July 8, 2010 -- California parole agents spoke with alleged kidnapping victim Jaycee Dugard during her apparent captivity but failed to follow up despite her alleged captor's sex offender status, according to a new report.
Dugard, now 30, made mention of the visit during negotiations that led to the state's recent decision to pay her $20 million for failing to properly supervise her alleged captor, registered sex offender Phillip Garrido."
State agents also spoke to Dugard's oldest daughter, one of two children she bore, allegedly to Garrido, during her 18-year ordeal, according to the report, which was prepared by the state attorney general's office and initially obtained by The Associated Press.
The report did not mention exactly when Dugard spoke to the parole agents.
It is the latest in an embarrassing string of apparent missteps on the part of the state's parole system.
A scathing investigation last year by the California Office of the Inspector General concluded that Garrido's state parole officers had missed numerous opportunities to locate and rescue Dugard and her children from their backyard prison.
She was eventually found last August when two UC-Berkeley police officers notified authorities after finding Garrido handing out religious materials on campus, Dugard's daughters in tow.
Dugard, kidnapped in broad daylight in 1991, had been living in a dirty backyard labyrinth of tents and sheds. She has been living in an undiclosed location in northern California with her daughters, now 12 and 15, and her mother.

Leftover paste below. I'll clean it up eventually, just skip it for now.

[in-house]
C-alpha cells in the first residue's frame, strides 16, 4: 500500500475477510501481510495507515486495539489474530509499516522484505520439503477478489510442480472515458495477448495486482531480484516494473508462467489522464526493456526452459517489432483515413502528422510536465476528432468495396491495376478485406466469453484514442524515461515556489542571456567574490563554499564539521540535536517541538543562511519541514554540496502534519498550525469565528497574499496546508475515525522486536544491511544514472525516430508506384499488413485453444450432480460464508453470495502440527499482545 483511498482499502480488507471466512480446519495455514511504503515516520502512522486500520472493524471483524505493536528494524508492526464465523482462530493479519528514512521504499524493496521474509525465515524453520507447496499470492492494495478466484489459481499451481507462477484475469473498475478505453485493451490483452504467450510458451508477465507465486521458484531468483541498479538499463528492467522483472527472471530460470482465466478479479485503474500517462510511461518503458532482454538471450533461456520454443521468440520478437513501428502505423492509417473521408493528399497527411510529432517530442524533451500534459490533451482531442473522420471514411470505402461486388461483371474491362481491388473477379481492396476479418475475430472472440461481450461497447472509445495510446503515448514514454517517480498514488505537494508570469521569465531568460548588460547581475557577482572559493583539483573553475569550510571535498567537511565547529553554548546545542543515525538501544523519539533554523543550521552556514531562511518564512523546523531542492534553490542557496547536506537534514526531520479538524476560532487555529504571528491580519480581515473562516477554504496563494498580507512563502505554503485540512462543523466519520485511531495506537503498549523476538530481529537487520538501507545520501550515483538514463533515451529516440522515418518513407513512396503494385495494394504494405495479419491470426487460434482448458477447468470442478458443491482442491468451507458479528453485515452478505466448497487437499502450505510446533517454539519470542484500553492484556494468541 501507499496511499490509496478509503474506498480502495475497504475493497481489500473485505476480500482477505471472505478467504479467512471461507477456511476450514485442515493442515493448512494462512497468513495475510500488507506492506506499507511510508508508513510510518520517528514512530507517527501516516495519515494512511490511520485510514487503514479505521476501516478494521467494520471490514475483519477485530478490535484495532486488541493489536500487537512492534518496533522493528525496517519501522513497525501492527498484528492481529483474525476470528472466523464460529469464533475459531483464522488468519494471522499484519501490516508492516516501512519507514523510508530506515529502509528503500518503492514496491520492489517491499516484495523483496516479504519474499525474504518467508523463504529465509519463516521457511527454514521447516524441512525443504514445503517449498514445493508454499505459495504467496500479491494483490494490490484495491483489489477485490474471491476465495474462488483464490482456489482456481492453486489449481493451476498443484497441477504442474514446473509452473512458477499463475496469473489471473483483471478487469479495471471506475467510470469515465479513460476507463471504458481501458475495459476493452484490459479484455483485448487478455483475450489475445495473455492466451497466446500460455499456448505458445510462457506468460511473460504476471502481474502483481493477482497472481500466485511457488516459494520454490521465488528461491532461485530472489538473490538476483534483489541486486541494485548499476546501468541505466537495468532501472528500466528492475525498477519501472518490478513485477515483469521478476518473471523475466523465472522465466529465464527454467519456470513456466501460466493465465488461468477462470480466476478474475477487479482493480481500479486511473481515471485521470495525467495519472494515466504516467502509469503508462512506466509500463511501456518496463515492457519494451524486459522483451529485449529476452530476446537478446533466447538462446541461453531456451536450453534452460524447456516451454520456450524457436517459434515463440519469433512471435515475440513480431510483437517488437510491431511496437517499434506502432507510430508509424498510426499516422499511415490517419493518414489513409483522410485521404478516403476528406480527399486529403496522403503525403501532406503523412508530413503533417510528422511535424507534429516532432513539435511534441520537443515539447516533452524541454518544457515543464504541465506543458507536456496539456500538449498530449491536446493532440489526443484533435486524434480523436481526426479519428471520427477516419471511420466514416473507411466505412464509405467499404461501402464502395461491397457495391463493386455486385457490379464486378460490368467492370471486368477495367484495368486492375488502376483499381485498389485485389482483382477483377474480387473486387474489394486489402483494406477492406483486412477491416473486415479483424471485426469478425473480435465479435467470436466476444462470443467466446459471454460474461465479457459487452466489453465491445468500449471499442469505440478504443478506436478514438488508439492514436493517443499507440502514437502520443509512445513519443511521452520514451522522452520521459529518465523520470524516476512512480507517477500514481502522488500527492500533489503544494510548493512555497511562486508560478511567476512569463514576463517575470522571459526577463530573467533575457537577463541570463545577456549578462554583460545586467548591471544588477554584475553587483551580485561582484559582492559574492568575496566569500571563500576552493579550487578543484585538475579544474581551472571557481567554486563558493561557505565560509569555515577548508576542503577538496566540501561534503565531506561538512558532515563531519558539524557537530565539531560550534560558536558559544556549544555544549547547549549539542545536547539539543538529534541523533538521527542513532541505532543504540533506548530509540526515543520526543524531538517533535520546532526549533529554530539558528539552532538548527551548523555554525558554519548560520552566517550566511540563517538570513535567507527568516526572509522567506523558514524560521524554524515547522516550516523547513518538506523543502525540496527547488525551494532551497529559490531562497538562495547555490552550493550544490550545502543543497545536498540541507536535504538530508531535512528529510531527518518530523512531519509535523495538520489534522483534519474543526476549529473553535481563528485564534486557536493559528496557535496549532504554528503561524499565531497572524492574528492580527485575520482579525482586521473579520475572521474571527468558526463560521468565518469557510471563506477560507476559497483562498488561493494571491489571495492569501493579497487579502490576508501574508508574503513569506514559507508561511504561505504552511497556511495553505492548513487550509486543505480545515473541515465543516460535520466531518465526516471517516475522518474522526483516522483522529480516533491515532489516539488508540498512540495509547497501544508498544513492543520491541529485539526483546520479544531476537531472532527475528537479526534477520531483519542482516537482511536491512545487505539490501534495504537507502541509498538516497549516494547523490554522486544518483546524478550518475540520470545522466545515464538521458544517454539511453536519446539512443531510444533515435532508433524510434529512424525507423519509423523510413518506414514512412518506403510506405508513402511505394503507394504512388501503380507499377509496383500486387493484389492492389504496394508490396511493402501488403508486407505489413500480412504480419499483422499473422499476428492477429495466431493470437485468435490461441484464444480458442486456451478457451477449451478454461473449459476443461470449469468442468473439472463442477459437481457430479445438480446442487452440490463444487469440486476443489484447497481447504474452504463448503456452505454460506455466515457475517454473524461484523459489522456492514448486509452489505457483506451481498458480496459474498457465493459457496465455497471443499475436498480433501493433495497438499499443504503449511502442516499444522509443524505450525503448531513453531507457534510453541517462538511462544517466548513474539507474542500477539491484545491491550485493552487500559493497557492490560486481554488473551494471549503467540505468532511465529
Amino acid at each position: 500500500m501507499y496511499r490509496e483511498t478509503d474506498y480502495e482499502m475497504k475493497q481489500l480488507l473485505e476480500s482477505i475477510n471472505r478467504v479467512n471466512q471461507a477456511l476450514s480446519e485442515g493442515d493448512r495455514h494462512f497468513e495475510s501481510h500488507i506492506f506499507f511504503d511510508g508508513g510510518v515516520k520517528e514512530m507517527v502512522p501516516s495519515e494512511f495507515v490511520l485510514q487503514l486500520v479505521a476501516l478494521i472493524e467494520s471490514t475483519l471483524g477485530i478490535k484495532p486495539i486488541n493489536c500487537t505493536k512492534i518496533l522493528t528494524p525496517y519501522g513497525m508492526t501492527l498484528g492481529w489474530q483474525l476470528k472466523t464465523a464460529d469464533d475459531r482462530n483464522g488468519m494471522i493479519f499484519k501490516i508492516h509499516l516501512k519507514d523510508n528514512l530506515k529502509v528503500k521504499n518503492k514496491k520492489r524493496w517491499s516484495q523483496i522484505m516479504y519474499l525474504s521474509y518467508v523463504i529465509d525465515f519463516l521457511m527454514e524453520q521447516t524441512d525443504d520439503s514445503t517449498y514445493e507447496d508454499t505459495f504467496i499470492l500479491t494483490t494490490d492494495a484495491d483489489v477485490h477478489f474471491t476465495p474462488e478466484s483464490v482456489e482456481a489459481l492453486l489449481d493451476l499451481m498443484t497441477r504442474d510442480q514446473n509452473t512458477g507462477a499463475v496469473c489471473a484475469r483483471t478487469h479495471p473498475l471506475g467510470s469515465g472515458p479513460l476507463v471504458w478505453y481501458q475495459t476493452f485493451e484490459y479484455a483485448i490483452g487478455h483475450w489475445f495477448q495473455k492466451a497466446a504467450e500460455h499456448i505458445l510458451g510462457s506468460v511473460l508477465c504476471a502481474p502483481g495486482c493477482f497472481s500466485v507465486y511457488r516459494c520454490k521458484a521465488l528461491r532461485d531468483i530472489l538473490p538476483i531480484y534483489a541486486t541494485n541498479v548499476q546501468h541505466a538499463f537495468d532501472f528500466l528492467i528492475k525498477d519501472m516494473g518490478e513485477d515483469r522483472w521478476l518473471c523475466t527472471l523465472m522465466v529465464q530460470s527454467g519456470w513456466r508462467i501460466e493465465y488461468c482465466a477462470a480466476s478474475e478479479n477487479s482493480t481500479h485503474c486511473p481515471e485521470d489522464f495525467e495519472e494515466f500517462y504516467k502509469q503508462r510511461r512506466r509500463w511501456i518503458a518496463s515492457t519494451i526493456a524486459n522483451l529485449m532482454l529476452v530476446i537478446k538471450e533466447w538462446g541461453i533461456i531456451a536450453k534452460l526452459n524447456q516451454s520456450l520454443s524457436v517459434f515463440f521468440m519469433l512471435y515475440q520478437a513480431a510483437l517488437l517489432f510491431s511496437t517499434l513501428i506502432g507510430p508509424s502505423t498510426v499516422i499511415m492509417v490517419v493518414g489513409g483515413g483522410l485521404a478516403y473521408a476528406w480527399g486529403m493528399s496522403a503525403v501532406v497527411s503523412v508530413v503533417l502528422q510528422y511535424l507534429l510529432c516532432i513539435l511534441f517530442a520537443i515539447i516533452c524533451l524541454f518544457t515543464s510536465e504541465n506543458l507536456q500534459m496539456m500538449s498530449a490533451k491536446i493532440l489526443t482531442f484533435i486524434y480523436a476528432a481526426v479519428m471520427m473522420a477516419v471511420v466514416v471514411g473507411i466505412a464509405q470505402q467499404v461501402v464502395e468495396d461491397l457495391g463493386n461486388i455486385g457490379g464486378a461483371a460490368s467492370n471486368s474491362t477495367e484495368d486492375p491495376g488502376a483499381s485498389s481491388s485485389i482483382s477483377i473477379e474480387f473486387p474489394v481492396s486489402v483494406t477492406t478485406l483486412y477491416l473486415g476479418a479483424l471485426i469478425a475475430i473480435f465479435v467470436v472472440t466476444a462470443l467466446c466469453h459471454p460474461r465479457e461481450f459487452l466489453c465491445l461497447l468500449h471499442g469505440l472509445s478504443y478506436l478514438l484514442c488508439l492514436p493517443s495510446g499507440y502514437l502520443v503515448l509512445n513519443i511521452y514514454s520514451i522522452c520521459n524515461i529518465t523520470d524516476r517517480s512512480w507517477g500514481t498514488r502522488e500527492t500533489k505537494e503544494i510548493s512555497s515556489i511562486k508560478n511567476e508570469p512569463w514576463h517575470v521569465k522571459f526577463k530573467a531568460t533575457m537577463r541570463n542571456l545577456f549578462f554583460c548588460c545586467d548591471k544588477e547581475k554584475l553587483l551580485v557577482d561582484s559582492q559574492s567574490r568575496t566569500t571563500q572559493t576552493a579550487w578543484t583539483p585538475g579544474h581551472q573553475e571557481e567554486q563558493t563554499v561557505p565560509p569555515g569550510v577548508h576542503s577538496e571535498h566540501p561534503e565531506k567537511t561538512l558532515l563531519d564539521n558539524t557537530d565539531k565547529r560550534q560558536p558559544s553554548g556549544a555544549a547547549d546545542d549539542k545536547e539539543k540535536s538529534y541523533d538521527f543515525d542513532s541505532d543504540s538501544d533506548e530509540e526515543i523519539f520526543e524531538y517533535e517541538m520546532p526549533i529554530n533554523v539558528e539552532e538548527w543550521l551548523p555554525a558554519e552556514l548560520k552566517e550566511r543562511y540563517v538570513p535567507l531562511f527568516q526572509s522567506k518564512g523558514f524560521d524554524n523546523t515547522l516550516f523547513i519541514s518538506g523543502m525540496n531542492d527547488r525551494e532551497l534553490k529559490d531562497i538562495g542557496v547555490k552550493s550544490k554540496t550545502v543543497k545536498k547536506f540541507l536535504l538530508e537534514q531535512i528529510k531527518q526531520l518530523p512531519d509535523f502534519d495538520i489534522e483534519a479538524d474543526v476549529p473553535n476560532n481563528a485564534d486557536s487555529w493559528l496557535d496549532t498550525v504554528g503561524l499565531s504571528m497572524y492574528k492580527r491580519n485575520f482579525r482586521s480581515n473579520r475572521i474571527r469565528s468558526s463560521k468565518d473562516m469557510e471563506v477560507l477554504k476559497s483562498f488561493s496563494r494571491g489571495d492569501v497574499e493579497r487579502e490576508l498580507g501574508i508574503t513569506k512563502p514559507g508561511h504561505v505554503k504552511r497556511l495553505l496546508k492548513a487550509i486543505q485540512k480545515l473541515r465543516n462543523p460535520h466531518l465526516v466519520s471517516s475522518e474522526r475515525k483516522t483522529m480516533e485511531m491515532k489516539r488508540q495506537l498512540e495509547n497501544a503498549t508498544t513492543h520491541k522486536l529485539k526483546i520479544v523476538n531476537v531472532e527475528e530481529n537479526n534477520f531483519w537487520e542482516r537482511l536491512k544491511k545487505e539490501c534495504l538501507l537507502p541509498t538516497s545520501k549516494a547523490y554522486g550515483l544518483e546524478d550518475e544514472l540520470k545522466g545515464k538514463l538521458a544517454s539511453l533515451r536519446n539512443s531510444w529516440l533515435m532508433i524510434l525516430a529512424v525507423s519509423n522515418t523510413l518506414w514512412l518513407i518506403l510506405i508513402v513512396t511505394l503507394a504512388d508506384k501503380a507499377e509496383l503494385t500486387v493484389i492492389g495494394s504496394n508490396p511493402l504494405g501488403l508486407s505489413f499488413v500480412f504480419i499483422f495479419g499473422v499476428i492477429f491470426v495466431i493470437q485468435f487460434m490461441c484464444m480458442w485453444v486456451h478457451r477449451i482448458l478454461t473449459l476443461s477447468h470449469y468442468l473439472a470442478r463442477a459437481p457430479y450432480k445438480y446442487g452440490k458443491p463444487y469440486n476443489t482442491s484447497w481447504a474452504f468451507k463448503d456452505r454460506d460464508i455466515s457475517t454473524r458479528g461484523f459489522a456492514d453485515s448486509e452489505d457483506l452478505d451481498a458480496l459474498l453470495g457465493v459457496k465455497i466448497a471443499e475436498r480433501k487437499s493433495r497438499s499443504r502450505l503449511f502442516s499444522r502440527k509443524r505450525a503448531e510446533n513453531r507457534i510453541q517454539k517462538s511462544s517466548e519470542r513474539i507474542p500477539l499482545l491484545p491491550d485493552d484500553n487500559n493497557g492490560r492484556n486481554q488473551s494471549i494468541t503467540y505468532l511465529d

The $20 million settlement was reached with Dugard and the Department of Justice on June 24.
Jaycee Dugard's Alleged Kidnappers Awaiting Trial
As late as 2006, police were called to the house to investigate reports that Garrido had children living with him. Even then, Dugard and her children were never found. During parole checks, Garridos house was inspected, but officers never checked the backyard.
And in 2008, agents apparently discovered Dugard's eldest daughter at the home, but accepted the explaination that she was Garrido's niece.
The Dugard case, as well as this year's conviction of registered sex offender John Albert Gardner for the murder of southern California teenagers Amber DuBois and Chelsea King, brought to light the inadequacies of the state's parole sytem, which struggles with a disproportionately high number of offenders to parole officers.
Phillip Garrido and his wife Nancy Garrido have both been charged with numerous counts of kidnapping and rape and are awaiting trial. They have pleaded not guilty.
Dugard has spent the last 11 months in an undisclosed location in northern California with her daughters, allegedly fathered by Garrido, and her mother.
She has been seen rarely in the last year, appearing briefly in a home video provided to ABC News in March.
"Hi I'm Jaycee. I want to thank you for your support and I'm doing well," Dugard said in her first public statement since the arrest of her alleged captors. She was seated, dressed in a black shirt and jeans and a pink baseball cap, and feeding two spaniels.
"It's been a long haul," she said, "but I'm getting there."
The Associated Press contributed to this report.